Torbrex Tam; facial reconstruction carried out by Emily McCulloch

Skeleton Found in Scotland Was 4,000-Year-Old Bronze Age Farmer

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Human remains discovered 138 years ago in Stirling, Scotland, have been identified as belonging to a Bronze Age farmer who worked the land more than four millennia ago. This makes the man officially the earliest known resident of the ancient capital of Scotland.

Radiocarbon Testing Establishes “Torbrex Tam” as Earliest Resident

The remains of the young man were discovered back in 1879, when workmen were digging for gravel hit the slabs of a stone-lined cist as Daily Record reports .  The human skeleton was buried inside a chambered cairn – a burial monument usually constructed during the Neolithic – on land belonging to a market garden, in 1872. The remains were given to the Smith Museum in Stirling for safekeeping, while the burial monument, which is the oldest structure in Stirling, is now surrounded by houses in Coney Park. The farmer, who died in his twenties, was nicknamed “Torbrex Tam” after the area of Torbrex in  Stirling.

Example of a cairn burial monument in Scotland ( CC by SA )

Radiocarbon dating results have now officially verified that the young farmer’s remains date back to the Bronze Age, when Torbrex was a tiny community surrounded by water. Stirling archaeologist Murray Cook told Daily Record , “Torbrex Tam died around 2152 to 2021 BC. He is more than 4000 years old. He’s the oldest individual from Stirling.”

Reconstruction of Tam’s Face Reveals Strong Resemblance to Modern Residents

While researchers were trying to accurately date Tam’s remains, a team of forensic scientists started reconstructing his face based on his skull. “His facial reconstruction is Stirling’s first recorded face. For anyone from Stirling, Tam is their oldest ancestor. I’m sure I’ve seen his face in people around the town,” Dr. Cook tells Daily Record .

Dr. Cook also added that for the past six months he has collaborated with Michael McGinnes of Stirling’s Smith Art Gallery and Museum, as well as with Dundee University forensic art and facial identification graduate Emily McCulloch from Stirling, who was the expert that carried out the work on Tam’s facial reconstruction.

Torbrex Tam; facial reconstruction carried out by Emily McCulloch.

Torbrex Tam; facial reconstruction carried out by Emily McCulloch.

It seems that forensic scientists from the University of Dundee have been doing an excellent job lately. As we recently reported in another article , elite forensic scientists from the University of Dundee, digitally reconstructed the face of one of Scotland's most notorious “witches”, Lilias Adie. The only documents that helped them with their demanding scientific work, were a few photographs of her skull. According to Dr. Christopher Rynn, who directed that reconstruction work, the process was a step-by-step anatomical interpretation: sculpting musculature and estimating features (eyes, nose, mouth, ears) individually from the skull.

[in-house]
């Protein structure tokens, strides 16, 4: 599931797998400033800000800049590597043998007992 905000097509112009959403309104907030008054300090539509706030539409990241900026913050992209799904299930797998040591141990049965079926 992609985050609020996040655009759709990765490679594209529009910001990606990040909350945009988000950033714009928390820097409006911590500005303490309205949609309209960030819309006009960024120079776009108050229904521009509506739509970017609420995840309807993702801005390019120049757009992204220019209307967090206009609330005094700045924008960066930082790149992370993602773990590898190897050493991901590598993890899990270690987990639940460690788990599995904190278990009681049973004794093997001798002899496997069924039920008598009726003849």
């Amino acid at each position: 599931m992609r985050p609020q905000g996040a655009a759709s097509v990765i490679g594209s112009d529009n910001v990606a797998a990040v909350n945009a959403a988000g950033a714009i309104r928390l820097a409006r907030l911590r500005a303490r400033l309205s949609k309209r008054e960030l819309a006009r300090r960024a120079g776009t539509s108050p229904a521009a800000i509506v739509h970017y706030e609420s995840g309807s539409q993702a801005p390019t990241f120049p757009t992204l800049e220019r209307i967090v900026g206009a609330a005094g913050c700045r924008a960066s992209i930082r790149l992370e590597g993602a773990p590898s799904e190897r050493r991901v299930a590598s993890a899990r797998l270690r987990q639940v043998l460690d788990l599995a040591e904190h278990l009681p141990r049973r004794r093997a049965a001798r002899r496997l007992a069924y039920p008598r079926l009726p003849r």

Second Excavation at the Site Uncovered More Human Remains

A second excavation of the burial monument conducted by Stirling Archaeological Society back in the early 1970s, unearthed another cist and the human remains of a second individual, possibly a female in her 20s as well. The second cist found during the same excavation works contained a pot and the skeleton of a child aged around four.  “At the time, average life expectancy was probably mid to late 20s; life was short, nasty and brutish. Infant mortality was high. What we have here is probably an extended family. There are a number of other burials in the immediate environs,” Dr. Murray Cook told Record Daily .

He added, “I think the cairn is a family vault that’s been in use for a period of between 200 and 500 years. Different generations would have been buried in the cairn. However, it’s difficult to know if Tam and the bones thought to be female are man and wife. They could have been, but they could be brother and sister. The child is unlikely to be theirs, but it might be a grandchild or great grandchild.”

An exhibition featuring objects associated with “Torbrex Tam” is scheduled to take place at the Smith Museum in 2018.

Top image: Torbrex Tam; facial reconstruction carried out by Emily McCulloch

By Theodoros Karasavvas

Comments

Facial reconstructions from skulls is complete rubbish. What makes is unique is not the bone structure as most skulls from say a European are indistinguishable. But noses, lips, ear, hair, eyes, eyelids, cheek density etc etc etc are not portrayed by a skull. If a real test was made where a skull from a person was presented, where we already knew who the person was and what they looked like from a photograph, I bet $100k the facial artist would not even be close. When I get the publicity down the track, I'll make that challenge to the worlds best. The catch will be they have to pay me $100k if they don;t get it right. Could be a great way to make extra dosh.

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